by Robert Tomaszewski, Senior Energy Analyst, Polityka Insight
Poland is the largest hard coal producer in the EU and the 9th largest in the world. The coal mining sector provides fuel for the production of electricity and energy and for the steel industry, which in turn, impacts all facets of the economy. The mining sector is dominated by stated owned companies, with the Polish Mining Group (PGG) taking center stage. It accounts for 1% of GDP and 1% of total employment.
Although coal is still responsible for roughly three quarters of electricity produced in Poland, its importance has decreased slowly yet consistently. The biggest challenge faced by the industry revolves around EU climate policy, which significantly reduces the demand for coal. The largest coal recipient - the energy sector - needs fewer resources than ever as a consequence of the rising prices of CO2 emission allowances. This phenomenon drastically limits the profitability of energy production from fossil fuels.
In 2019, coal accounted for 73.6% of electricity production in Poland, almost 5% less than the year before and 18% less than in 2009. As for now, there are no plans to build additional large coal-fired power plants. In February state-owned companies abandoned the last project of this kind - Ostrołęka C - because no financial institution (not even state-owned banks) intended to lend money for the investment. Existing coal power plants will be gradually replaced by renewable energy and gas.
The second most urgent problem of the coal sector is that of decreasing efficiency coupled with rising costs. Mines in Poland are old - the newest was opened more than 25 years ago - and deep, which causes geological difficulties. Shallow deposits have already been exhausted, meaning that miners have to dig deeper, bringing costs up and productivity down.
In 2019, 739 tonnes of coal were produced per one employee of the mining sector in Poland, 115 tonnes less than in 2016. By comparison, in 2018 an average miner in the United States extracted more than 10.000 tonnes of coal. One of the main reasons for such crass ineffectiveness is the fact that the salaries of miners are not linked to the financial results of the mines. As a result, remunerations are pretty much the same both in profitable and unprofitable mines, which leads to money problems.
Since 1989, the energy policy of various alternating governments has been taken hostage by the miners’ strong position. During prosperous times, they expanded their privileges and gained new ones, and during times of crisis they forced multi-billion support from the state budget or the energy sector. Politicians - regardless of party affiliations - defended coal to sustain support among miners. Cheap fuel from Silesian mines was also a guarantee of low energy bills. However, the sharp rise in electricity prices, caused by more expensive CO2 allowances, dismantled this assumption. As a result, moving away from coal is no longer a political taboo.
Nevertheless, a quick coal-exit for Poland will not, and cannot happen. “Black gold” will remain the most important fuel for the energy sector for a dozen or so years, but its role will decrease significantly faster than the government is assuming. This process may speed up even further due to the COVID-19 pandemic, as miners cannot use their strongest weapon: mass demonstrations, which have always disciplined politicians. On the other hand, an inevitable coronavirus-induced economic slowdown will depress coal demand further, forcing the government to heal the sector by closing the least profitable mines.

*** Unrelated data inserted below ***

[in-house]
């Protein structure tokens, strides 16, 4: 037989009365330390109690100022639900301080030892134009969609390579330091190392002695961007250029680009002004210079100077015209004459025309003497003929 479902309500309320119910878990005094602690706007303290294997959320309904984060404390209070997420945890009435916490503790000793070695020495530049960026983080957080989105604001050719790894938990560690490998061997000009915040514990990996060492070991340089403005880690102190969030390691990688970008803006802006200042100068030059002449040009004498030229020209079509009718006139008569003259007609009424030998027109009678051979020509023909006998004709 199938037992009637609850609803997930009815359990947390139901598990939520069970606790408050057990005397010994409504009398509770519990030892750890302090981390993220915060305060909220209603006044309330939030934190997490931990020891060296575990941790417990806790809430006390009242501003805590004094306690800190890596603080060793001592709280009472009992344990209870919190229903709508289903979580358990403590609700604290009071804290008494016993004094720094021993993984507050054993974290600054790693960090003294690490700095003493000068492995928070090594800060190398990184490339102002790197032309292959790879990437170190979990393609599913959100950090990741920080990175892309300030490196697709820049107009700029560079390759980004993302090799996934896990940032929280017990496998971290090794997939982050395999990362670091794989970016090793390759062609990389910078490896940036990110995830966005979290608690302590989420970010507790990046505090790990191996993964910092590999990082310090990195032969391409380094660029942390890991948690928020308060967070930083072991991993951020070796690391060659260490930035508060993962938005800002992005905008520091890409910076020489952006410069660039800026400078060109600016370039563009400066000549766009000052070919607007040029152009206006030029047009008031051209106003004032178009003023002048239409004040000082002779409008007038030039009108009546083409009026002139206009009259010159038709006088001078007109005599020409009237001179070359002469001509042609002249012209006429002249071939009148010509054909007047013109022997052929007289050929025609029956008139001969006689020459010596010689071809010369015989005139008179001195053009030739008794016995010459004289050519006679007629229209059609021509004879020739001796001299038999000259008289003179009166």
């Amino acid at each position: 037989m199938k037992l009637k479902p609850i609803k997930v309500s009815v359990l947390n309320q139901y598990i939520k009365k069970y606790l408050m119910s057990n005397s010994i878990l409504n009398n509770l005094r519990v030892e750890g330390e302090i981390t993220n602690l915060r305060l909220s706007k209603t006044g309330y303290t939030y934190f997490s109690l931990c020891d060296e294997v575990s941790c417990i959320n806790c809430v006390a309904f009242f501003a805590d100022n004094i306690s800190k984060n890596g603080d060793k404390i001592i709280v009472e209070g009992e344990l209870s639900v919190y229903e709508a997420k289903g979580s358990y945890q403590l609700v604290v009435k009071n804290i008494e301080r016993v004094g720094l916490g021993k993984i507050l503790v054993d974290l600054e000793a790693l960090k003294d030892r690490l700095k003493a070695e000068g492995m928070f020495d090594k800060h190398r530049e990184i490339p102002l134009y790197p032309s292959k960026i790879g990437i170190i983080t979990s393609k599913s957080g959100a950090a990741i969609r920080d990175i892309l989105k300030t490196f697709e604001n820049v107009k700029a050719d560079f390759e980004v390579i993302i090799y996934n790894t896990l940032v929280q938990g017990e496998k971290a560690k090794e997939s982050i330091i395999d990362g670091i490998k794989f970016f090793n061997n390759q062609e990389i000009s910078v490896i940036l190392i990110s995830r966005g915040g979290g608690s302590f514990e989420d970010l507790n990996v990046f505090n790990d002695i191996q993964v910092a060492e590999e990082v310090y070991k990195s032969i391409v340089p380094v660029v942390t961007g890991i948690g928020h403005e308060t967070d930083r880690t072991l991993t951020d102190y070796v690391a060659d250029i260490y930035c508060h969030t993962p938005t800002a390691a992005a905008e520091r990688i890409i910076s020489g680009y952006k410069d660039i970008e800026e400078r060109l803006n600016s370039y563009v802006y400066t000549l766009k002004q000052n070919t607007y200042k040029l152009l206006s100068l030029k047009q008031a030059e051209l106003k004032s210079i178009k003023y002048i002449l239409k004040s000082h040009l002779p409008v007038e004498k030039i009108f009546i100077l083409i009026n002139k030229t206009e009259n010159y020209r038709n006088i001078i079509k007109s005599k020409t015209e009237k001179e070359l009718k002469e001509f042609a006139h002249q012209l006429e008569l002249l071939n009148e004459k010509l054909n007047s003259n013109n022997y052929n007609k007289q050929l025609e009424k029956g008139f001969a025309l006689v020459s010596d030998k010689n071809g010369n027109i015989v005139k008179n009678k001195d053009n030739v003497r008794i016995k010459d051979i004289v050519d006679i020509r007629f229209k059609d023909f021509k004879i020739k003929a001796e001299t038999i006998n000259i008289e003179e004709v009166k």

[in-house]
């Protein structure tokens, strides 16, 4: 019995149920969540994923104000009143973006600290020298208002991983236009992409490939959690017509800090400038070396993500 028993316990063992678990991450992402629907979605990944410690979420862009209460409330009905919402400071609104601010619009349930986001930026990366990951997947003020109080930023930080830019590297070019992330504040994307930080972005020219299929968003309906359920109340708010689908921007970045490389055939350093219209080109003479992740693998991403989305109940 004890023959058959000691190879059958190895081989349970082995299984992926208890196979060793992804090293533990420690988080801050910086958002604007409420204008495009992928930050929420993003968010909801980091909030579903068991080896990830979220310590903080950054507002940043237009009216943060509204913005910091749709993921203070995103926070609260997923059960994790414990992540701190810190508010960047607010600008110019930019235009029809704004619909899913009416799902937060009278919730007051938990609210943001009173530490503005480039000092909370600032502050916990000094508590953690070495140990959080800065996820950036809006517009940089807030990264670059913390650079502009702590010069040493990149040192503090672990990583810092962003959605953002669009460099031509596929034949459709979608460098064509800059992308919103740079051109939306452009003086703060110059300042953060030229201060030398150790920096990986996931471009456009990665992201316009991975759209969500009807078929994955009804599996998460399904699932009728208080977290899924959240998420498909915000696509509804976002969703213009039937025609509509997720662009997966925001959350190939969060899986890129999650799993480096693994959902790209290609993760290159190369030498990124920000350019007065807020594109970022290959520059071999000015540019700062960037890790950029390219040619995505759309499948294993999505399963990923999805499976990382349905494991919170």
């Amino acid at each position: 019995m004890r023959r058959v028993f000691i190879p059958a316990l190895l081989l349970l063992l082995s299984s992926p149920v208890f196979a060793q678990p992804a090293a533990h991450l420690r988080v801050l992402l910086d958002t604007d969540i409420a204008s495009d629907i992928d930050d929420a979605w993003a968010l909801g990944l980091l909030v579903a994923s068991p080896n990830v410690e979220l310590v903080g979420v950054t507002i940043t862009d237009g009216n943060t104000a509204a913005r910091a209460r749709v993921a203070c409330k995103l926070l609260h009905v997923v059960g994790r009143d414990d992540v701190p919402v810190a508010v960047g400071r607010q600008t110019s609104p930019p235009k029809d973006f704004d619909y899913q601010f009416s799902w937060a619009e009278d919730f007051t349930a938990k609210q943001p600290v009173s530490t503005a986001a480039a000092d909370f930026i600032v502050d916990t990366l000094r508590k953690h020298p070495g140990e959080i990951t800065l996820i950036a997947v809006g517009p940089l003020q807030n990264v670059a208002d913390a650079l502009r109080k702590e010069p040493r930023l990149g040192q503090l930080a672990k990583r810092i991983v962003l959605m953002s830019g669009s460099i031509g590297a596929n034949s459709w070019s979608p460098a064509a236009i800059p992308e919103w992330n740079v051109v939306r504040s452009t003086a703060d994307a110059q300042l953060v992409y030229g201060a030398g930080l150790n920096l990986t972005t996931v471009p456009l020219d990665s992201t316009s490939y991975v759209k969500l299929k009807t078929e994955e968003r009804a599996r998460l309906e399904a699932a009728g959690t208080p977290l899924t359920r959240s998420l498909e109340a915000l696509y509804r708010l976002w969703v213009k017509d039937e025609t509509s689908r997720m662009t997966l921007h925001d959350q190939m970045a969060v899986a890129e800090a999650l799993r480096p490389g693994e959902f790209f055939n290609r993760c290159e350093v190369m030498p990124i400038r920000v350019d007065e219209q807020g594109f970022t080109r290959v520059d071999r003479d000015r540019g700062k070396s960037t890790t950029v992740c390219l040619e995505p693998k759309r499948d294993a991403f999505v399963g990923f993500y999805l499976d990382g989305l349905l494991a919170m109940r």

Gas: Paving a path to energy independence
Poland has been taking steps to diversify its gas supply in order to guarantee national energy security. It has the potential to become a gas hub for the whole region.
Gas power plants are an ideal backup source for wind farm or PV installations. They emit less CO2, are more flexible and achieve full power in a few minutes after start-up, in contrast to coal power plants that need at least eight hours. Government officials see gas as the transition fuel that can help Poland shift its energy system from coal to cleaner sources. Consequently, gas share in the country’s electricity production is rising - in 2019 it reached 8.8% compared to 7.2% in 2018 and only 2% in 2014. Today Poland uses 18-19 bcm of gas per year, but forecasts assume an increase in consumption to 29 bcm by 2030.
The Polish gas market is dominated by PGNiG (revenue of PLN 42 billion in 2019, ~EUR 9 billion), a vertically integrated and state-controlled company. It is the largest producer of crude oil and gas in Poland. It is also engaged in the imports, storage, sale and distribution of gas and liquid fuels, as well as in heat and electric power generation. PGNiG’s monopoly is guarded by amendments to the Act on Fuel Reserves introduced in 2016 and 2017 limiting the profitability of gas imports by private companies.
As a result, PGNiG's share in the retail market in 2016-2018 increased from 74% to 82%. However, under pressure from the European Commission, the government might soon loosen these rules, making it easier for private entities to compete with PGNiG. The company’s monopoly will be additionally threatened by the release of household gas prices by the end of 2024.
Most of the imported gas comes from Russia. This is a result of the Yamal contract with Gazprom, which obliges PGNiG to receive and pay at least 85% of the contracted volumes (8.7 bcm per year) until the end of 2022. Today Poland has the technical ability to cover all of its gas requirements from other sources, thanks to the LNG terminal in Świnoujście. Within four years of its launching, the terminal accounted for almost 23% of natural gas imports, while the deliveries from Russia reached a share of 60%, down from around 90% in 2015. Though to achieve full gas independence Poland needs to build more infrastructure, especially since the government is not planning to extend the Yamal contract after 2022.